Mosquitoes have natural enemies

Some predators work better than others for mosquito control

gambusia and mosquito larvae Gambusia fish swimming among mosquito larvae.
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Mosquitoes have a variety of natural predators, from bats to fish to dragonflies. Scientists have studied what eats them in the wild, in hopes of finding enemies that can be introduced to get rid of mosquito problems near where people live. Some predators eat enough to noticeably reduce the population, while others get rid of so few that one can barely tell any difference.

Bats, birds and dragonflies which kill adult mosquitoes are some of the most obvious predators, but the least effective, according to the book Medical and Veterinary Entomology. [1] Mosquitoes make up only a small part of their diet. Fish, insects and other creatures that feed on larvae are another possible form of control, though still only effective in certain circumstances. One of the most effective natural enemies is Bacillus thuringiensis israelensis or Bti, a bacterium that only targets mosquito larvae plus a few very closely related species, without affecting fish, frogs or other desirable species, including people.

Two natural predators which attack mosquito larvae in the water are mosquitofish and dragonflies:

Mosquito-eating Fish

The gambusia fish (Gambusia affinis), also called the western mosquitofish, eats mosquito larvae. These little fish are controversial because they're aggressive, also eating the eggs, larvae and young of native fish and amphibians and competing with them for other food. They're not always successful at controlling mosquitoes, with unpredictable results. There is also a related species, Gambusia holbrooki, the eastern mosquitofish, which is sometimes used for mosquito control too. [2] They're tiny, grayish fish.

"Drop a Bti mosquito dunk in a pond or rainbarrel and it will kill larvae with a natural bacillus that targets mosquitoes, not fish, pets or people. Hint: crumble the dunks and spread them around the water for better coverage."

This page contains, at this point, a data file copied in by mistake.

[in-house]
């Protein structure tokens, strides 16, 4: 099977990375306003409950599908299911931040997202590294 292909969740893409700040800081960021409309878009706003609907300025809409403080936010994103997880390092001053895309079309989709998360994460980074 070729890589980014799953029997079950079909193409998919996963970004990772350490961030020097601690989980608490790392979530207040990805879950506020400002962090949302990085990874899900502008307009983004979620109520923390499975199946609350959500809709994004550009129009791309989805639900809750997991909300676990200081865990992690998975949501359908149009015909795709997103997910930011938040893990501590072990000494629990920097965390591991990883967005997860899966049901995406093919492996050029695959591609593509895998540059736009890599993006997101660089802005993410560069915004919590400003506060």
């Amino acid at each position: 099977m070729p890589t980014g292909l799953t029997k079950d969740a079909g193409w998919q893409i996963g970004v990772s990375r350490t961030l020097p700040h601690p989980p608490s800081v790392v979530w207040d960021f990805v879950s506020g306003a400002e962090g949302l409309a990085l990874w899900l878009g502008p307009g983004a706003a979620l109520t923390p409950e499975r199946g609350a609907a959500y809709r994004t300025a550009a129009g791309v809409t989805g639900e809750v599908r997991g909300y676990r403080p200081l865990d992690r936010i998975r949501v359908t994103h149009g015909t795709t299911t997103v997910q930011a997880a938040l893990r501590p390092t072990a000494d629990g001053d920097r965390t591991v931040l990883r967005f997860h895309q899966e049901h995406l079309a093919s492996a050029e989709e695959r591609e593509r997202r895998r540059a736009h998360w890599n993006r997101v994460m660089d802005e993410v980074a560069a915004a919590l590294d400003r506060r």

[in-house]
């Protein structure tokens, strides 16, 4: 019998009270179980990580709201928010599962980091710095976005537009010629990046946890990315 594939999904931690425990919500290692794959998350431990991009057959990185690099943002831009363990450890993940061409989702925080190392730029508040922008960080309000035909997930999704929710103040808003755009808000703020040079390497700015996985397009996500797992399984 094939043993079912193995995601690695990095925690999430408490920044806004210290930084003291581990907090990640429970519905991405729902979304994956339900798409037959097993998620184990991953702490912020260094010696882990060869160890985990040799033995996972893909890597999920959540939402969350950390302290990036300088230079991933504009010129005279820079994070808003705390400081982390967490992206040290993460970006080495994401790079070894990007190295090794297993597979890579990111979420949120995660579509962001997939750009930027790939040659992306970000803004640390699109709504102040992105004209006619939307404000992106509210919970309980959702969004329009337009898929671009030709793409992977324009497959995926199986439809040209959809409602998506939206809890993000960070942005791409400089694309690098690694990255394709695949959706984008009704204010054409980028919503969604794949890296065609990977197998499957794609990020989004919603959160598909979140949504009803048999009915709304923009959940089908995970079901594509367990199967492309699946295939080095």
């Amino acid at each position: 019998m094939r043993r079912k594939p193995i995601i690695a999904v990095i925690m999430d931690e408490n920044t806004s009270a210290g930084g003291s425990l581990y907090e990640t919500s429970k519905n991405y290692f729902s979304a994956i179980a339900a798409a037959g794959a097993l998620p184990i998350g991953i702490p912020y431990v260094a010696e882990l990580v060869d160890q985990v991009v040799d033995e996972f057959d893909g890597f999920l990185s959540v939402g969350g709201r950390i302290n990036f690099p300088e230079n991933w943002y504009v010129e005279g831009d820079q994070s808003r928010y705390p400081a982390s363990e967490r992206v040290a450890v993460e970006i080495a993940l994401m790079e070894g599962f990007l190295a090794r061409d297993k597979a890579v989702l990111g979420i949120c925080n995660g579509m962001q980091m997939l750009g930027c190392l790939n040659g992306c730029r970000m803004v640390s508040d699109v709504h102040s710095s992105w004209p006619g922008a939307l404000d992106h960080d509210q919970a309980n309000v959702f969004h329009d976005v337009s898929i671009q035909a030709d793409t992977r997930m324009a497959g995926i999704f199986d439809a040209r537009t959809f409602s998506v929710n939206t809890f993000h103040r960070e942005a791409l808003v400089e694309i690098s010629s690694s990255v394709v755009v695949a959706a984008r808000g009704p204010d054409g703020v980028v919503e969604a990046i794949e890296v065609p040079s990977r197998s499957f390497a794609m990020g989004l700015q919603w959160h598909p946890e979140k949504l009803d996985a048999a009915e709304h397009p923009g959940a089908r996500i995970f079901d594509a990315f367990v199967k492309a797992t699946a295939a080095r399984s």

People have tried stocking gambusia to control mosquitoes in various areas of the United States since the early 1900s, with varying success. Due to the harm to native wildlife, mosquitofish are regulated in many states, where they may only be stocked in enclosed ponds or pools that have no outlet to streams or rivers, so the fish can't escape into the wild. A permit may be required.

The Rutgers Center for Vector Biology reported on several tests of mosquitofish in various situations. In an unused swimming pool, they stocked 35 fish each spring, since freezing of the water's surface caused them to die off in the winter. The fish ate all the larvae of Culex and Aedes mosquitoes, and also ate Anopheles mosquito larvae if there was no floating vegetation. If there was vegetation on the surface, such as might be found in an ornamental lily pond, the Anopheles larvae used it to hide and the gambusia fish couldn't control them.

Mosquitofish eating larvae A mosquitofish snacks on a mosquito larva.

The Virginia Department of Game and Inland Fisheries suggests the fish are "somewhat effective" in ponds, drainage ditches or containers, but also cautions they must not be able to escape through an outlet into other water. Gambusia may also overwhelm local native species, including dragonflies, killifishes or topminnows, which also control mosquitoes, so there may be no actual improvement in the problem, just a change from one kind of fish to another.